The Hebrew expression natsách (preceded by the preposition “to”) is commonly thought to signify “to the musical director” or “leader.” In the Septuagint, the rendering is “to the end.” An ancient Latin translation of the Hebrew Psalter reads victori (“to the victor”), probably because of linking the Hebrew expression to a root meaning “to defeat.” This suggests that considerable uncertainty exists about the significance of natsách.
The composition, identified as a psalm, is attributed to the sons of Korah, probably meaning the descendants of the Levite who rebelled against the divinely granted authority of Moses and Aaron. (Numbers 16:1-3; 26:10, 11)
The psalmist acknowledged what YHWH had done in the past. He had been favorable to or taken delight in his land. This could have included the security and bountiful harvests the Israelites enjoyed. The restoration of Jacob’s “captivity” is probably to be understood to mean Israel’s restoration to a former condition of well-being, free from oppressive burdens or foreign domination.
The divine favor the Israelites experienced upon being liberated from an undesirable state indicated that God had forgiven their guilt (“lawlessness” or “lawless deeds, LXX), covering over all their sin. He had also ceased to be angry with them, turning away from his “burning anger” or rage.
The psalmist pleaded, “Turn us, O God of our deliverance, and nullify your indignation toward us.” This “turning” probably refers to a turning of the Israelites back to the secure and prosperous state of the past. They would then cease to be people with whom their God, to whom they looked for deliverance, was displeased or angry.
The unfavorable situation in which the Israelites found themselves seemingly was not a new development. This prompted the psalmist to raise the question as to whether God would continue to be angry for all time to come or prolong his anger from generation to generation.
It appears that the psalmist confidently looked to YHWH to make his people alive, refreshing them with his favor. This would make it possible for them gratefully to rejoice in him as their God, their dependable helper.
The psalmist prayed that YHWH would show his steadfast love, compassionate concern, or “mercy” (LXX) to his people and grant them deliverance, freeing them from their existing distress. Their deliverance would be an expression of God’s compassionate care for them.
The psalmist wanted to hear what YHWH would speak to him, confident that the message would be favorable for his people. God would speak “peace to his people, even to his holy ones.” This speaking of “peace” probably denotes promising well-being and security. To continue enjoying “peace” or well-being, the people would have to avoid turning back to folly or divinely disapproved ways. According to the extant text of the Septuagint, the people to whom God would speak peace are “holy ones” and “those turning [their] heart to him.”
For those fearing YHWH or having reverential regard for him, deliverance proved to be near. Deliverance would mean that “glory” would again dwell in the land of God’s people. This “glory” could refer to the splendor of a prosperous state. The other possibility is that the reference is to God’s glory, for he would again be with his people and his blessing would include the land.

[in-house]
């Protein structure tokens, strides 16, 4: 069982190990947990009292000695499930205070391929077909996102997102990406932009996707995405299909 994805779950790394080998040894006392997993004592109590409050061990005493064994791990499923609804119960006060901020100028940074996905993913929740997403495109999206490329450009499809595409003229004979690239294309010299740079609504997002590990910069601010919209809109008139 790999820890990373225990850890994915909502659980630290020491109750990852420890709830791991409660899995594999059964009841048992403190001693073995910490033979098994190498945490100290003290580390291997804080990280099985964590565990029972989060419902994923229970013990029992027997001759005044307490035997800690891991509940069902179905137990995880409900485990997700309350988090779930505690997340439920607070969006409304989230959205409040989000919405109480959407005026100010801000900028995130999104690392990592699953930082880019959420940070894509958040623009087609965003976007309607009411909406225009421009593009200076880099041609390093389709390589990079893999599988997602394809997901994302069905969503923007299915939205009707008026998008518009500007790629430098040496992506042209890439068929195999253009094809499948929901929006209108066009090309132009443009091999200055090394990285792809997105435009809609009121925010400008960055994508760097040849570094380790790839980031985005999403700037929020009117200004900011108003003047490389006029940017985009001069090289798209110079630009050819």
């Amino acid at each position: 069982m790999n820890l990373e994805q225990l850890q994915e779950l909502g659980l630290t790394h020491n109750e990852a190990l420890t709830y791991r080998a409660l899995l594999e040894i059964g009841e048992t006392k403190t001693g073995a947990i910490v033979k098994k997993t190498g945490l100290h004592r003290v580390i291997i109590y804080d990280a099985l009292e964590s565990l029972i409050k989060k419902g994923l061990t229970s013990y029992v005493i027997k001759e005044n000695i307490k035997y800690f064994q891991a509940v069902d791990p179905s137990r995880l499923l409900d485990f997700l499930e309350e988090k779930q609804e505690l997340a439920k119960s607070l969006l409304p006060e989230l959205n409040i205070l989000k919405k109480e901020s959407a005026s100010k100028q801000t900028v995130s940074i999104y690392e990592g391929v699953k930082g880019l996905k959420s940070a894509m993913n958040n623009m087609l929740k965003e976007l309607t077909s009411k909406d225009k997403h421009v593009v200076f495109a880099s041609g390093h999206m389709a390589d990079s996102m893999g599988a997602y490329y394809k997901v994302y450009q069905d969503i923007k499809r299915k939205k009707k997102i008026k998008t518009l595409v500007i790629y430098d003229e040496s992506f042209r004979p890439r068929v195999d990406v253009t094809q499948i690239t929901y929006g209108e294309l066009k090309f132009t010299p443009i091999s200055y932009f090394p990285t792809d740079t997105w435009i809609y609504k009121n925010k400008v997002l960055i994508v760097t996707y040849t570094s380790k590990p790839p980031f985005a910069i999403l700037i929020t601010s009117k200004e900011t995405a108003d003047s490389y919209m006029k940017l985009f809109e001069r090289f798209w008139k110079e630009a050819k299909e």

As personifications of divine attributes, steadfast love, compassionate concern, or “mercy” (LXX) and “truth” would meet, assuring that God’s compassionate concern and his “truth,” unfailing dependability, or faithfulness would prevail in the land and be experienced by his people. Righteousness, uprightness, or justice and peace would “kiss each other,” as would friends when they meet. This would mean that the people could expect to be recipients of just and impartial treatment and live in peace or a secure state of well-being.
The situation would then be such that from every quarter the people would experience the beneficent effects of God’s attributes. “Truth,” faithfulness, dependability, or trustworthiness would spring from the ground as does vegetation. From the heavens or the sky, “righteousness,” uprightness, or justice would look down.
YHWH would be giving what is good (kindness, LXX), and the land would be producing abundantly. It would then be as if righteousness, uprightness or justice marched before him and cleared the way for his steps. This could indicate that divine justice would prepare the way for all the blessings that would follow. (For additional comments, see the Notes section.)
Concerning the divine name (YHWH), see Psalm 1.
Verse 2(3) ends with “selah,” a transliterated term of uncertain significance. The Septuagint rendering is diápsalma, thought to mean “pause” or “musical interlude.”
In the Masoretic Text, the concluding verse literally reads, “Justice [or, righteousness] before his face will go and set his footsteps in [the] way [or, for a way].” This verse has been rendered in various ways. “Righteousness will go before him and make his footsteps a way.” (ESV) “Righteousness, before him, shall march long, — that he may make, into a way, the steps of its feet.” (Rotherham) “Righteousness will go before the LORD and prepare the path for him.” (GNT, Second Edition) “Justice goes before Him as He sets out on His way.” (Tanakh) “Justice will march in front, making a path for you to follow.” (CEV) “Justice will walk before him, treading out a path.” (NJB) “Prosperity will march before the Lord, and good fortune will follow behind.” (NAB) “Justice will go in front of him, and peace on the path he treads.” (REB)